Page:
Capri Holdings Ltd. continues to invest in its brands. But investors remain skeptical about the future.
While overall company sales were up last quarter, bottom line profits fell. By brand, Jimmy Choo continued to lead the growth, with top-line sales shooting up 28.7 percent. The company also made gains with Versace. Revenues in the Versace brand, the first quarter reporting under the Capri umbrella, were $137 million. But the operating loss was $11 million. At Michael Kors, both revenues and income fell. Capri also revised down its full-year revenues for the current fiscal year.
John Idol, Capri’s chairman and chief executive officer, said the losses stem from lower revenues in wholesale and a weak North American business. Still, he assured analysts on Wednesday morning’s conference call that the results are consistent with the company’s expectations — among them was to stabilize and reposition the Michael Kors brand for long-term growth — and that more changes are coming. They just might not be apparent for another quarter.
“I don’t see the North American marketplace returning to any type of significant growth in the accessories category in the near-term,” Idol said. “We know it’s going to be down a little bit in North America and it’s going to be up in Europe and Asia. We believe we’re going to have stable operating margins.”
In fact, while the signature collections at all three brands continue to be in demand, Idol said the opportunity lies in extending the assortment into new categories.
“If we can keep Michael Kors as the foundation, as we transition a little bit more to our women’s ready-to-wear, footwear and men’s wear, we think there’s a good place for us to inflect for future growth, along with the Asia opportunity,” Idol said.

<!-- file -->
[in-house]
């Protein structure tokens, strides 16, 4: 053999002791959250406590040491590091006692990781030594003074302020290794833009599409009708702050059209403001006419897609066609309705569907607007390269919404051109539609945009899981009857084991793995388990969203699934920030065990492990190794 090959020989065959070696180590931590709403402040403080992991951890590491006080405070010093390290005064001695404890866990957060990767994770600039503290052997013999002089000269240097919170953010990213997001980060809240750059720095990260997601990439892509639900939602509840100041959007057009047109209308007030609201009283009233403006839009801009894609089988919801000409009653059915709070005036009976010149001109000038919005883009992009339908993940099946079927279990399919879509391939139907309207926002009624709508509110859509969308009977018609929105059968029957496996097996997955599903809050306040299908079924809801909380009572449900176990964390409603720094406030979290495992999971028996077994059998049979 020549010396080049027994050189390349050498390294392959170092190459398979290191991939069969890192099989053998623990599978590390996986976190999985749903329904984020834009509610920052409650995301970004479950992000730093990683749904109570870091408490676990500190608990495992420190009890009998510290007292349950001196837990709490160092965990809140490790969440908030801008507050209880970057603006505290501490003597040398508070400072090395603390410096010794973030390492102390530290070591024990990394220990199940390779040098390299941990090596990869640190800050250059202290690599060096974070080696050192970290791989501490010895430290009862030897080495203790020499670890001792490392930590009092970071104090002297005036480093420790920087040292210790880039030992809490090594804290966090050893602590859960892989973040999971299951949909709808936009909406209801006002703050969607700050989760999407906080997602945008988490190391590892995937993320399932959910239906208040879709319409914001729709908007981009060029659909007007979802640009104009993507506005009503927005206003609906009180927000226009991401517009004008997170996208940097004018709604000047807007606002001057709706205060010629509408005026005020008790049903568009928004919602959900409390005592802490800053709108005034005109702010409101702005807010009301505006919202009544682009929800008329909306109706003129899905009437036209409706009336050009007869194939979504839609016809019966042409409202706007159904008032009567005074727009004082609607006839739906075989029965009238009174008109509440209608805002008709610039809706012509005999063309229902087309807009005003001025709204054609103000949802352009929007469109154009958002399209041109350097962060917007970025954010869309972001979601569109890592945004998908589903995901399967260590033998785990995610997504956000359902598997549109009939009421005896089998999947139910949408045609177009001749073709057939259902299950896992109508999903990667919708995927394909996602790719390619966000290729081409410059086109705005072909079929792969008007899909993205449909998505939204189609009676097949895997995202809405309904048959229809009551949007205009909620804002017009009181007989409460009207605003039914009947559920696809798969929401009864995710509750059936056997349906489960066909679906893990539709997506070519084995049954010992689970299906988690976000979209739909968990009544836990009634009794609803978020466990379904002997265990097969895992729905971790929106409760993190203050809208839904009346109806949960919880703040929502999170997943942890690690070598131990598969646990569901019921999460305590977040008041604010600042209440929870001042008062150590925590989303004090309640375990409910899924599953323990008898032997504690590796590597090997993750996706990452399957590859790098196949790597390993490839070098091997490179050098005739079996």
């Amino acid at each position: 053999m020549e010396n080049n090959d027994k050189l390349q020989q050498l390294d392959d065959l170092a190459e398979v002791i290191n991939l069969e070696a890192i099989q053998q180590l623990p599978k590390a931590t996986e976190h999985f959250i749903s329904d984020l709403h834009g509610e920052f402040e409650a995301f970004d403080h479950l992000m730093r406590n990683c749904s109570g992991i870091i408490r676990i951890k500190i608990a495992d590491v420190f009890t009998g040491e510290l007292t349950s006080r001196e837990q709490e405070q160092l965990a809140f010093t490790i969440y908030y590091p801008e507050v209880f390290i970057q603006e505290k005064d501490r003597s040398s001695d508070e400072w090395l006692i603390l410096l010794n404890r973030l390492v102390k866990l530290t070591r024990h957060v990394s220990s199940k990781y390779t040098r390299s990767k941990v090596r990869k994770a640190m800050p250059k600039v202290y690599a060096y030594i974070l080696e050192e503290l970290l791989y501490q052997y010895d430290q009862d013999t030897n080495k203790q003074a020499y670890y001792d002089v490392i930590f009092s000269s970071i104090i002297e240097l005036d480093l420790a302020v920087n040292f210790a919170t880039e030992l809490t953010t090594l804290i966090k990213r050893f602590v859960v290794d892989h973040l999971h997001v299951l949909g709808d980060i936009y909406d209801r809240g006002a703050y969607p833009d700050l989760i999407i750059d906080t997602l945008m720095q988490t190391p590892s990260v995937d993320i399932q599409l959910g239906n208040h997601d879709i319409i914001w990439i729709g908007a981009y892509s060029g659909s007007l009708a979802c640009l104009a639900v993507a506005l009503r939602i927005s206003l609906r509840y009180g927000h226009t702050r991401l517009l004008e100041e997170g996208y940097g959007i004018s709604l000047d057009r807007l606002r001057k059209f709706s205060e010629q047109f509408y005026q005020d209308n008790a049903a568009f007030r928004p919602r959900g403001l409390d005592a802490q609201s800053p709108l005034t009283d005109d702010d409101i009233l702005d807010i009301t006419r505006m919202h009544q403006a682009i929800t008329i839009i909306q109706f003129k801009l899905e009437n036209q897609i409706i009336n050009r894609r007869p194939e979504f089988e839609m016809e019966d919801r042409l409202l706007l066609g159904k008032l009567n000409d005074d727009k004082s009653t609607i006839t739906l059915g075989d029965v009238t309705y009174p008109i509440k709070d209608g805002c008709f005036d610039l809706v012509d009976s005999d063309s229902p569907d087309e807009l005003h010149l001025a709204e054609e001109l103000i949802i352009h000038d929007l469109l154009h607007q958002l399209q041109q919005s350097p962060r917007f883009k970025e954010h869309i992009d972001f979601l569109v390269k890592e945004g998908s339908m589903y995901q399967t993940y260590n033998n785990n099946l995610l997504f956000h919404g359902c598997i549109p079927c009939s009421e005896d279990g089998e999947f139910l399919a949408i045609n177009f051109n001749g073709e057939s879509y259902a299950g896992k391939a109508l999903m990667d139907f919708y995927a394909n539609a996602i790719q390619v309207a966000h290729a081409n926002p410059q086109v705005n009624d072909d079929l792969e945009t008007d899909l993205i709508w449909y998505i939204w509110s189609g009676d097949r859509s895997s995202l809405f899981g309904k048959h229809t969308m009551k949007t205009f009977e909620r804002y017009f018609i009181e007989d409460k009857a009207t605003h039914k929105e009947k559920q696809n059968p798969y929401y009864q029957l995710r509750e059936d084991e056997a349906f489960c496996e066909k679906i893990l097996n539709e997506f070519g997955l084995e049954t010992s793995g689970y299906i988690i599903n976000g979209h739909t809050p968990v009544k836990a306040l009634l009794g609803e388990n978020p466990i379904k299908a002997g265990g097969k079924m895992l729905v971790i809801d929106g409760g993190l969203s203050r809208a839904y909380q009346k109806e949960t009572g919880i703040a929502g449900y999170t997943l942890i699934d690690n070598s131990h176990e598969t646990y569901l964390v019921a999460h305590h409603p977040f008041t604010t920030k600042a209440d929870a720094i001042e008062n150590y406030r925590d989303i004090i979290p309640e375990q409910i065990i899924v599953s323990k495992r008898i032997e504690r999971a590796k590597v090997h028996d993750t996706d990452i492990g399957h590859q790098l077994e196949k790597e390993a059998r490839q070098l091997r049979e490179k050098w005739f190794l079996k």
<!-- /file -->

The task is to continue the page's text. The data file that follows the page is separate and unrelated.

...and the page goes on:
That might help stabilize Capri’s balance sheet, which is operating with less cash after two years of significant investments. In January, the company closed the deal on acquiring Versace, which cost $2.1 billion. The year before that, Capri — then known as the Michael Kors Ltd. — bought Jimmy Choo for $1.2 billion. While Jimmy Choo is now proving profitable, the acquisition of Versace might take another year to see similar results. Idol said the second or fourth quarter have historically been the most profitable for Versace. At the same time, the current North American market, which Idol described as “weak,” continues to drag down the Kors brand.
“Unfortunately that has been driven to some degree by the activities around promotions, where we see our competitors have been very aggressive in price,” Idol said. “And that seems to drive down more of that transaction value. We’re actually seeing unit sales [go] up continued. It’s unfortunate; it’s more of a pricing issue.”
But there’s a silver lining: The Kors brand, one of the biggest players in the accessible luxury market, is benefiting from robust sales in the Asian and European markets.
“We’re really pleased how this [brand in other markets] has returned to health,” Idol said. “And that was all part of our repositioning.”